Saturday, 22 May 2010

Youngest round the world sailor returns home

Sixteen year-old Jessica Watson returned home after a 210 day, 23000 miles solo around the world voyage at sea to become an instant heroine, earlier criticism mostly forgotten. Australia came out to welcome Jessica and her boat “Ella’s Pink Lady” back into Sydney harbour in droves; media helicopters buzzed overhead, people had filled up beaches, Sydney’s waterfront and the Opera House. There was even a sky-writing plane that wrote ‘Jessica’ across the sky. Prime Minister Kevin Rudd and Premier Kristina Keneally came out to receive Jessica, even as she was delayed by two hours struggling with a torn mainsail and heavy swell. The Prime Minister hailed her as the country's "newest hero".

The 16-year-old became the youngest person ever to sail solo around the world. Jessica is still too young to buy the champagne that was popped to herald her record; in any case, all that the tired but overwhelmed teenager wanted to do was sink into a "big, non-rolling bed and eat some fresh food". Her parents helped Jessica as she disembarked, a little wobbly at the knees. "As a little girl, people don't think you're capable of these things, they don't realise what young people, 16-year-olds and girls are capable of. But it's amazing what you can do," said the girl who has yet to finish school- and is looking forward to getting her driver’s license!

There is still some saying that the record is not official. For one, they say, Jessica did not sail enough to the north of the equator, as the World Speed Sailing Record Council indicates, to make this a true round-the-world voyage. The Council had withdrawn the ‘under 18 category’ after worldwide criticism and controversy about young teenage sailors being exposed to risks at sea.

To most Australians, however, Jessica is the real thing. Jessica is not fazed by all the controversy either. "Call me immature, but I've actually been having a bit of a giggle over the whole thing. If I haven't been sailing around the world, then it beats me what I've been doing out here all this time!" she wrote in a blog when at sea. She also said that she was overwhelmed by the welcome in Sydney, and that it was a "mega mega under-exaggeration" to describe her return as "the most amazing day". Among the highlights of her trip, she said, was the sighting of a blue whale.

Jessica has been sailing since she was eight, but she ran into a lot of criticism, as did her parents, when she sailed out of Sydney Harbour last year. Many said she was too young; many were concerned about her safety, especially after she had collided with a ship on a practice run earlier. Nevertheless, she embarked on a remarkable voyage through the South Pacific, across the equator, south to Cape Horn, across the Atlantic Ocean to the Cape of Good Hope, then through the Indian Ocean and around southern Australia.

The teenager is now a celebrity. A book, True Spirit: The Aussie Girl who Took on the World, is to be published later this year, and some are already calling for Watsons Bay, the last bay she saw as she left Sydney on October 17 last year, to be renamed ‘Watson’s Bay'. At that time, there were only a handful of spectators who had come to see her off.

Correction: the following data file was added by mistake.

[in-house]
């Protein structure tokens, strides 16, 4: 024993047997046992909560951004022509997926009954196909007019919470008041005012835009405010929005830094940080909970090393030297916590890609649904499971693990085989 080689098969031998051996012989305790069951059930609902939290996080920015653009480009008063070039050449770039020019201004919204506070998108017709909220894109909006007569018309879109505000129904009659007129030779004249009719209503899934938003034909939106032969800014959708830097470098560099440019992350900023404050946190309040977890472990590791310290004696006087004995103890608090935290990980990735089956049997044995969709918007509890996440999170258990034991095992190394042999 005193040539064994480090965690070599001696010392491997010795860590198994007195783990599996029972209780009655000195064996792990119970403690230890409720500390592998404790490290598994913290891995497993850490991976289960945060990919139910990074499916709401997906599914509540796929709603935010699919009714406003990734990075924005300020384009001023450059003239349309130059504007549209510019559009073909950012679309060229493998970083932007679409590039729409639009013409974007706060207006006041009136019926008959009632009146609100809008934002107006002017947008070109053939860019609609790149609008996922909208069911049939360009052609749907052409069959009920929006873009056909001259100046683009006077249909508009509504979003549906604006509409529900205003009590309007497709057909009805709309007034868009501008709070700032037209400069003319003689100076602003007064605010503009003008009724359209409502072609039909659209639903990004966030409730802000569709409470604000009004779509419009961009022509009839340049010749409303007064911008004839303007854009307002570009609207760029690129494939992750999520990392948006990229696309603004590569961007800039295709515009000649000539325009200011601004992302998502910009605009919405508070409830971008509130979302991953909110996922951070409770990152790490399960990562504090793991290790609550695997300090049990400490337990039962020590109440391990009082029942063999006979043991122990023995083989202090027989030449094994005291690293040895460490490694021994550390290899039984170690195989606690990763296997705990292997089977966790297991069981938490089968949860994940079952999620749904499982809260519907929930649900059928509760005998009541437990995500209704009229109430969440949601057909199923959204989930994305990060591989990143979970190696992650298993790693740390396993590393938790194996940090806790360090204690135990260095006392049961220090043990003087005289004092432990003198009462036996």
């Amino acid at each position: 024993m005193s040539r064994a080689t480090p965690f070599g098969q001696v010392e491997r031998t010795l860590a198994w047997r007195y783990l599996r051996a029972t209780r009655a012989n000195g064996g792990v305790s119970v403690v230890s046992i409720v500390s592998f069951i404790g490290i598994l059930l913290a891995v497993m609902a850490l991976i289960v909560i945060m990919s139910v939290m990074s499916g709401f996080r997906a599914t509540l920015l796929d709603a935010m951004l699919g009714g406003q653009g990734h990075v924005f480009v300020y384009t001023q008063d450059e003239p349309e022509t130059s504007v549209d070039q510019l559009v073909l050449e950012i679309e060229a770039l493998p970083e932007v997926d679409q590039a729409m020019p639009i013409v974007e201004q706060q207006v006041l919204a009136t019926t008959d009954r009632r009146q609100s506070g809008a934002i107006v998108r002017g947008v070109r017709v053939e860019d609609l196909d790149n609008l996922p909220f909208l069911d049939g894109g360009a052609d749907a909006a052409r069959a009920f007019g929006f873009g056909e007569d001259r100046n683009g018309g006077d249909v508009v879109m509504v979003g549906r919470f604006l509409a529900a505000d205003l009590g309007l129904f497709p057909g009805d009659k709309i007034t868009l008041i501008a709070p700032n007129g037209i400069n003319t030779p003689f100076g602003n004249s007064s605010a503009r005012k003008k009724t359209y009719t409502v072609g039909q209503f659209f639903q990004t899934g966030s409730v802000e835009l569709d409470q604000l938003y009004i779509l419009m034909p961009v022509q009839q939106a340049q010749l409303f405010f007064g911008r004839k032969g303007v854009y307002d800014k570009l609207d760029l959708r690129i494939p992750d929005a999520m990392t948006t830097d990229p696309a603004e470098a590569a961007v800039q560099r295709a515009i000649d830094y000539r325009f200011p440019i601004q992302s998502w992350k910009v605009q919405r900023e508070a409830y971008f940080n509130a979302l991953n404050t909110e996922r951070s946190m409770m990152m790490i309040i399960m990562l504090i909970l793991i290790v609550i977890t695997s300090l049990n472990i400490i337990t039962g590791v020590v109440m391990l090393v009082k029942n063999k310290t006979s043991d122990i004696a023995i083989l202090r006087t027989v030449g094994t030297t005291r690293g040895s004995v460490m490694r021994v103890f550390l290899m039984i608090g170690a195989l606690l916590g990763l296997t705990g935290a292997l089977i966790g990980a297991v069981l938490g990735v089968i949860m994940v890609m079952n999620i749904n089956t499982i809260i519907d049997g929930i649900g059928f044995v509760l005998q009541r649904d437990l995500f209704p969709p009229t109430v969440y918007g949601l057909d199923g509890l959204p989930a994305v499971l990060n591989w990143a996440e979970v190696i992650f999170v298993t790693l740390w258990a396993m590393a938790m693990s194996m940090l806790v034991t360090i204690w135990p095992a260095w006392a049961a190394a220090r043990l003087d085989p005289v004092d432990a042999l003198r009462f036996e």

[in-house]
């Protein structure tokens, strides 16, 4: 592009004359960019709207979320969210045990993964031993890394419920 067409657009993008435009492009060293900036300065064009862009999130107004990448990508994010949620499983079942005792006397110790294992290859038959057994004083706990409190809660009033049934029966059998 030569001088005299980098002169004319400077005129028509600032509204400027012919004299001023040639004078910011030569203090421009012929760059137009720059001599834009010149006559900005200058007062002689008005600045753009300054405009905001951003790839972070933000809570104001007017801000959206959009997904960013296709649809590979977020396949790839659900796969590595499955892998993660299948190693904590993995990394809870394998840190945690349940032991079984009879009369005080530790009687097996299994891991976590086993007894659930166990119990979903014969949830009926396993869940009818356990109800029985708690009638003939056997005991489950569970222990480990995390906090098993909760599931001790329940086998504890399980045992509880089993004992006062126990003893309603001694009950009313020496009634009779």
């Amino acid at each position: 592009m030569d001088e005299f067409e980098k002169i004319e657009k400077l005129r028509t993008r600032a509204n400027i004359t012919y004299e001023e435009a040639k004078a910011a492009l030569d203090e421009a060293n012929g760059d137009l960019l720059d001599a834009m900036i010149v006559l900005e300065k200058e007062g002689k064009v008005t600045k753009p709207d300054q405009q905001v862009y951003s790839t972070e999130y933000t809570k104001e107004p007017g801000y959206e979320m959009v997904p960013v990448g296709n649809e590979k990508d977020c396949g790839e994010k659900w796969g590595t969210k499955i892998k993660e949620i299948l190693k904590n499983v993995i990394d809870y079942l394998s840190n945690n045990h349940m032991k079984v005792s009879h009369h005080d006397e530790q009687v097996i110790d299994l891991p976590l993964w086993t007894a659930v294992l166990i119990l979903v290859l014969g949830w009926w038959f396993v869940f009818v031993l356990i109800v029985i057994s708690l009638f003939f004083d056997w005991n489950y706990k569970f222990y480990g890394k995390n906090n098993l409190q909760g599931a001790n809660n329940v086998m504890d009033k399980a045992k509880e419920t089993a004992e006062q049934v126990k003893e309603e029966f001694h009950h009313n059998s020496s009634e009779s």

Monday, 17 May 2010

Cruise Control

The port of Kochi has withdrawn the discount it was offering cruise ships, says Livemint; the report says that even though Kochi hosted a record 44 ships in the last financial year, making it India’s largest cruise hub, the port submitted to the Tariff Authority for Major Ports that there “wasn’t much demand for cruise ships”. “There is no steady growth in cruise traffic as well as vessel related income for the last three years due to concessional vessel related charges for cruise vessels,” the port told the regulator. “Hence, the concession is being withdrawn.”

The 33 percent discount the port was offering earlier had not stopped operators grumbling about charges. Louis Cruise Lines had stopped using Kochi as its homeport three months ago saying that costs were too high. Louis Cruise was paying around $73,000 every week to Kochi port, a senior official told Livemint, when its cruise vessel, the MV Aquamarine, used to stay there for about 15 hours a week.

The Aquamarine sails from Kochi to Colombo, Sri Lanka and the Maldives for an “unparalleled discovery of the aquamarine waters off the coast of Sri Lanka and the idyllic island of Maldives”, the company claims. It has a passenger capacity of 1200 and boasts of 525 suites, four bars, an outdoor pool and a casino, besides the usual facilities guests have come to expect from Louis Cruise, the fifth largest cruise ship operator in the world. Rumours are that she was even modified to include a cricket pitch for Indian clientele!

Observers say that many cruise companies are now finding the infrastructure and charges at many Indian ports to be a handicap to the kind of operations that they are used to elsewhere. The industry hardly had off the blocks in India two years ago, after easing of Central Government policies that problems first surfaced in Mumbai and Goa, resulting in a withdrawal of services by operators. Amongst other reasons, cruise ships were being docked at the coal terminal in Murmagao. “It’s like standing in a coal mine,” an executive for a cruise line had said then.

The Central Government’s attempts to promote the cruise industry in India will be ill served by such decisions. It has been just a year since the government allowed foreign ships to carry passengers between Indian ports without a licence. There have not been too many takers there, for reasons already mentioned. Kochi, really, is the only bright spot left for the industry in India. Let us hope that this move will not materially affect its lustre.

Friday, 14 May 2010

Industry Snapshots

Russians selling cruise missile systems in freight containers, according to media reports. The Club K Missile system is housed in a forty foot freight container says Concern orinformsystem-Agat, the marketing company selling the deadly weapon. The container looks like a normal FEU from the outside, but it houses four deadly missiles that can be launched from anywhere- ship, lorry, truck and train included.